Alternative Aspirin on the Horizon
Aspirin has its’ problems. It can cause intestinal bleeding and ulceration. However, a “new aspirin” may be able to get around that problem. Here goes the science:
Your gut lining protects itself from damage by secreting nitric oxide (NO) and hydrogen sulfide (SH). Khosrow Kashfi at The City College of New York has developed “NOSH aspirin” – a variant that releases its own NO and SH, protecting the gut to some degree from the ravages of aspirin.[vi]
Kashfi’s team tested their NOSH aspirin against 11 human cell lines, including colon, breast, lung, prostate, and the deadly pancreas cancer. It was not only as good as aspirin alone: it was 100,000 more potent! With colon cancer, for example, it caused cancer cells to stop dividing, to wither and die.
Nobody knows yet why NOSH aspirin should have such potent anti-cancer properties but this research suggests a far lower (and therefore non-toxic dose of aspirin) would suffice while preserving your delicate gut lining.
As of fall, 2018 – NOSH aspirin is still in clinical trials. The wheels move painfully slow!
A Bit More Science
Another study was prompted because an analysis pooling results from existing randomized trials of daily aspirin (for heart and circulation benefits) found an estimated 37% reduction in cancer mortality among those using aspirin for 5 years or more.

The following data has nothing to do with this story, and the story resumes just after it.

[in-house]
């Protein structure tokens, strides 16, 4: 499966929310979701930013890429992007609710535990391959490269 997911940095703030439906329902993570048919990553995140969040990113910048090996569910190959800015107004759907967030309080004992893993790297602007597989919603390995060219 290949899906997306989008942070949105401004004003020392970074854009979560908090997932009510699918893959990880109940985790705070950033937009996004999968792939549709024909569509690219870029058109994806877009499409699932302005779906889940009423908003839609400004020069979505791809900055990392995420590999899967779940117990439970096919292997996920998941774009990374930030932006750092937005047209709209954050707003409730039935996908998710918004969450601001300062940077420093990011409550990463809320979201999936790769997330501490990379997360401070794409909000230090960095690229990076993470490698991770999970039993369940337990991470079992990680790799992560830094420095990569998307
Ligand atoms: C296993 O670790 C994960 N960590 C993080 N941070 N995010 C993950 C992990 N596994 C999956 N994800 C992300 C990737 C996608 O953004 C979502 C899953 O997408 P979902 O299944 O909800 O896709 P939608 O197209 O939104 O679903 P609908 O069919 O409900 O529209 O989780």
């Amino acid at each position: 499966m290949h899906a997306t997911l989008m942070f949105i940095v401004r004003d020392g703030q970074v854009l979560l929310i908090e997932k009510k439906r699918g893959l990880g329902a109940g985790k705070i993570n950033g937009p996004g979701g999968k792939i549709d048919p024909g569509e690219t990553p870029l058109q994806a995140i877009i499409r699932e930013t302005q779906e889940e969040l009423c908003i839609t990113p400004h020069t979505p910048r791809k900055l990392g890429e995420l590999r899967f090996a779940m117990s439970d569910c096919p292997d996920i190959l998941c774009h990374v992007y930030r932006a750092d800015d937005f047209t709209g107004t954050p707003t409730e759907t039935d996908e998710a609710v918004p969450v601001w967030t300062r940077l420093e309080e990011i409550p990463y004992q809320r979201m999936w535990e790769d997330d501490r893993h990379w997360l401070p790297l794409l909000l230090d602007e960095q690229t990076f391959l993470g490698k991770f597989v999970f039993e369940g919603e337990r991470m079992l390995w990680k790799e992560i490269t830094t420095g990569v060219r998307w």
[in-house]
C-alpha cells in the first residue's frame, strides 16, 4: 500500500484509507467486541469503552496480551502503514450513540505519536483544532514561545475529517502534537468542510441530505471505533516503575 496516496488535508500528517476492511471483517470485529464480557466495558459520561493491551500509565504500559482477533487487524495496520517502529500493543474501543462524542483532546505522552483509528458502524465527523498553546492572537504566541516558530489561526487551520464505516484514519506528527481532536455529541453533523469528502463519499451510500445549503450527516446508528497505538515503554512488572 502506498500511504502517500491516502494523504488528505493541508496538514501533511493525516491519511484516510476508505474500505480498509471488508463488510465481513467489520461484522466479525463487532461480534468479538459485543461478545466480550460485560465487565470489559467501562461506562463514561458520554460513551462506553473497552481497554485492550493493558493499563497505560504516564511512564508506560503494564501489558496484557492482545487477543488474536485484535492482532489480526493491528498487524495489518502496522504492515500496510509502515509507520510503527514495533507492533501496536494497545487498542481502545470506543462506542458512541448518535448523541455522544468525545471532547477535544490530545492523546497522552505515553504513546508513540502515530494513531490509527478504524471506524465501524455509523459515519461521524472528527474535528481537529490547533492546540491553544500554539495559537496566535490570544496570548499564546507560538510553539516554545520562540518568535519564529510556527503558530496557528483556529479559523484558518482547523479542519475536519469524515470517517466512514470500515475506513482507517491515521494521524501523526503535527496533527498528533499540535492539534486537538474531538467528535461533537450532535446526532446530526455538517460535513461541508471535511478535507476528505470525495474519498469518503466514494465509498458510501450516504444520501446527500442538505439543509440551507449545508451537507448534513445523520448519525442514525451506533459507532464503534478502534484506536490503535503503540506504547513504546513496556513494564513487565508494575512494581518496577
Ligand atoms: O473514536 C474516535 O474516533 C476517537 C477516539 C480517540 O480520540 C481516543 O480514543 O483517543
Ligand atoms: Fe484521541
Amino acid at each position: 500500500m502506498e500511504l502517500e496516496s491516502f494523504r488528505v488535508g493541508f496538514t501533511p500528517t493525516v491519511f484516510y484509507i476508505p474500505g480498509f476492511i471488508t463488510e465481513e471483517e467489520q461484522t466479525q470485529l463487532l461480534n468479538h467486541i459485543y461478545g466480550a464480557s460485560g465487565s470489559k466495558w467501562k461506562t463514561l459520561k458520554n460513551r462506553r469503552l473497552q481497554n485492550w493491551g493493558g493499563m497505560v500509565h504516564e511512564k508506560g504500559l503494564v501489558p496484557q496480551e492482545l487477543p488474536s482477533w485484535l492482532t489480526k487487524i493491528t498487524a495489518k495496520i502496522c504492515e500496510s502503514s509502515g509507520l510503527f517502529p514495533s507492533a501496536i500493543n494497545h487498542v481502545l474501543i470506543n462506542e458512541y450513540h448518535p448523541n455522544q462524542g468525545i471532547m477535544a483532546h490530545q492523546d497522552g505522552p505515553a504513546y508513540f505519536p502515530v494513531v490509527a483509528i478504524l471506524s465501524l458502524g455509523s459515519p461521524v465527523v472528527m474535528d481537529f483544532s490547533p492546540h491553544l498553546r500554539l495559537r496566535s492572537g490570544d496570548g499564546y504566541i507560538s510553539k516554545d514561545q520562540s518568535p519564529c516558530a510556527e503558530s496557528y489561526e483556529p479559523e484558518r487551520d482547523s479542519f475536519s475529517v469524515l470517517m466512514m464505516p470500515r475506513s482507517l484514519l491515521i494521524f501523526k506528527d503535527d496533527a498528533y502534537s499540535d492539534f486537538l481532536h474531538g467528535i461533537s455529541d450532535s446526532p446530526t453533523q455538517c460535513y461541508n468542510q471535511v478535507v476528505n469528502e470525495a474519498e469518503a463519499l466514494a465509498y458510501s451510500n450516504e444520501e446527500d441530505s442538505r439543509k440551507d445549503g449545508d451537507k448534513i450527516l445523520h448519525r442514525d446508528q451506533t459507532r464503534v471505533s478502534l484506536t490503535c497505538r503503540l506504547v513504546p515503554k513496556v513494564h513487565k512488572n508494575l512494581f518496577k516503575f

So for this study, researchers pooled data from 100,139 predominantly elderly participants in the Cancer Prevention Study II Nutrition Cohort who reported using aspirin on questionnaires. The participants, who did not have cancer at the start of the study, were followed for up to 11 years.
The researchers found that daily aspirin use was associated with an estimated 16% lower overall risk for cancer mortality, both among people who reported taking aspirin daily for at least 5 years and among those who reported shorter-term daily use.[vii] [viii]
Part of the result was driven by a decrease of about 40% for cancers of the gastrointestinal tract (such as esophageal, stomach, and colorectal cancer) and a decrease of about 12% for cancers outside the gastrointestinal tract.
How Safe Is Aspirin?
The well-known dangers of taking aspirin haven’t gone away. Even low-dose aspirin can substantially increase the risk of serious gastrointestinal bleeding. Let’s hope the NOSH varieties hit the market soon (and they’re not snatched away by the pharmaceutical companies and out of reach for so many.)
Who would have thought that humble aspirin could be the answer to preventing and fighting cancer?
I’ll tell you who: lots of scientists and researchers for more than two decades!
To your good health,
Prof. Keith Scott-Mumby
The Official Alternative Doctor
[i] Annals of Internal Medicine: Aspirin Use and the Risk for Colorectal Cancer and Adenoma in Male Health Professionals
[ii] The New England Journal of Medicine: Aspirin and the risk of colorectal cancer in women
[viii] Journal of the National Cancer Institute: The Value of Helicobacter Eradication in Long-term Aspirin Users.